Why Adele is Bond and BTS is Squid Game
When Spotify announced that Adele had broken the record for the most streams in one day, with 19.8 million streams, the caveat was that this was true as long as you do not include all of the streams BTS had accumulated in 24 hours for ‘Butter’ in May. ‘Butter’ racked up 20.9 million streams, but 10 million were wiped from the record for ineligibility, thus only counting the first 10 plays per user in any given 24-hour period. While the caveat makes sense from the perspective of countering chart manipulation, it also raises fundamental questions about just how we measure success and whether, what are fundamentally subjective definitions, discriminate, intentionally or otherwise, against certain types of fans and music.
Fandom is fragmenting
We are living in the age of fragmented fandom where niche can feel mainstream, and mainstream can feel niche. Central to this is the shift from cultural moments to cultural movements. In the old, mass media world, most people experienced the same TV shows, movies and songs, with mainstream media promoting a relatively narrow selection of titles to the majority of the population. Now, audiences are fragmented and marketing is more targeted. So, it is possible for something to feel entirely mainstream to the target audience, even though it may not even register for the majority of the population. Whereas big, old-school releases resulted in water cooler, cultural moments, successful niches become cultural movements, driving sustained engagement and cultural capital among their respective audiences.
Bond vs Squid Game
Nowhere is this seen better than in the successes of Squid Game and James Bond’s No Time to Die*. Bond was the cultural moment, with wall-to-wall mainstream media support and is close to crossing $500 million in box office receipts. Squid Game is Netflix’s most successful show to date with 132 million viewers, but was only watched by a minority of the total population in most countries. Nonetheless, it has become a cultural movement, seeping across popular culture via memes, social posts, fan content and so forth. Bond’s box office receipts translate into about 25-35 million viewers, while Squid Game is estimated to be worth around $900 million to Netflix. Bond was the global cultural moment, but was actually smaller on all counts than the less ‘traditional’ mainstream Squid Game.
A similar dynamic is at play when comparing BTS’ Butter with Adele’s Easy on Me. Easy on Me was the cultural moment, with the massive initial wave of listening soon dropping off, while Butter was a cultural movement, which sustained throughout the first six days of release at pretty much the same level. Adele was Bond, while BTS was Squid Game – perhaps no coincidence that their nationalities match, too.
Adele was still the bigger success, but only if measured by the way the music industry wants it to be measured, i.e., discounting all those extra BTS Army plays. But what if a 13-year-old BTS fan simply wants to listen to the track 20 times in a day because they love it so much, while an older Adele fan listens to her tune a couple of times in the evening after work? The way we measure success inherently suggests the former behaviour is invalid, while the latter is more valid. The system favours casual listening over super-engaged listening. Listen, I am fully aware that the BTS Army is renowned for caning BTS tracks 24-hours a day in their thousands. But the risk is that the baby is getting thrown out with the bathwater.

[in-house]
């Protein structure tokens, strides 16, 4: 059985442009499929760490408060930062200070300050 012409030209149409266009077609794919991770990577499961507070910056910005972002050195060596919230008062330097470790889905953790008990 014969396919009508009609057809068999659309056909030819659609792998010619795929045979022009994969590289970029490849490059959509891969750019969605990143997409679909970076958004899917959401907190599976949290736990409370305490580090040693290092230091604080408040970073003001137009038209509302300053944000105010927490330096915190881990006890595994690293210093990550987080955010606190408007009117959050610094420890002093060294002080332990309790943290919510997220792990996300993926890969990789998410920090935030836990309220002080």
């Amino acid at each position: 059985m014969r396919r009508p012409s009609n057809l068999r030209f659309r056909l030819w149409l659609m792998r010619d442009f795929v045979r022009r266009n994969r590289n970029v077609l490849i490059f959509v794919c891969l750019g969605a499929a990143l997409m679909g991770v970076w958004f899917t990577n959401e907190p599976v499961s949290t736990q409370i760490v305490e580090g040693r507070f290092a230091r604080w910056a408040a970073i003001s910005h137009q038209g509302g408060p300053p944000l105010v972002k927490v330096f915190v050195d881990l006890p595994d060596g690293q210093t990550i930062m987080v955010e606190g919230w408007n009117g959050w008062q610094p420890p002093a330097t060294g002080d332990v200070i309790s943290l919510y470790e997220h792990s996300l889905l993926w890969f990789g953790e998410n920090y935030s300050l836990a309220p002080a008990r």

Converting success metrics
So, why does this all matter to music? Quite simply because, just as in the TV and film industry, traditional metrics are still used to measure success – even if the old units of measurement have progressively less relevance. Music charts especially so. Since the advent of music downloads, the music industry has continually revised its definitions for ‘sales’ in order to try to make the old ‘cultural event’ measures work for a world that is increasingly shaped by cultural movements. The industry and media both like being able to talk about ‘sales’ and platinum releases – it is convenient short hand. But, if a platinum certification from 2021 is not equivalent to one from 1991 then does it really serve any purpose?
All of this would be a minor inconvenience if it were simply a ‘currency exchange’ issue, e.g., understanding what a million sales in 2021 was versus 2020. But it is not just that. The current measurement frameworks are biased towards artists that fit better in the traditional artist model than the new, emerging one. Including all BTS Army plays is probably as wrong an answer as discounting half of them. But a solution does need to be found, one that better captures the impact of a song on its fans. Perhaps a blend of measures that incorporate number of listeners, number of listens per listener, and total number of listens. (Also, there is a strong case for treating lean-back plays differently than lean-in plays – both in terms of charts and royalties). Each measure would be useful in its own right, which implies there may not be a single measure anymore. But, given the fragmentation of fandom and the growing diversity of fan behaviour, that is probably not a bad thing. The days of trying to measure every artist and every release by the same metrics will eventually become a thing of the past, however inconvenient that may be.
*Why did James Bond go grey? No time to dye…
There are comments on this post join the discussion.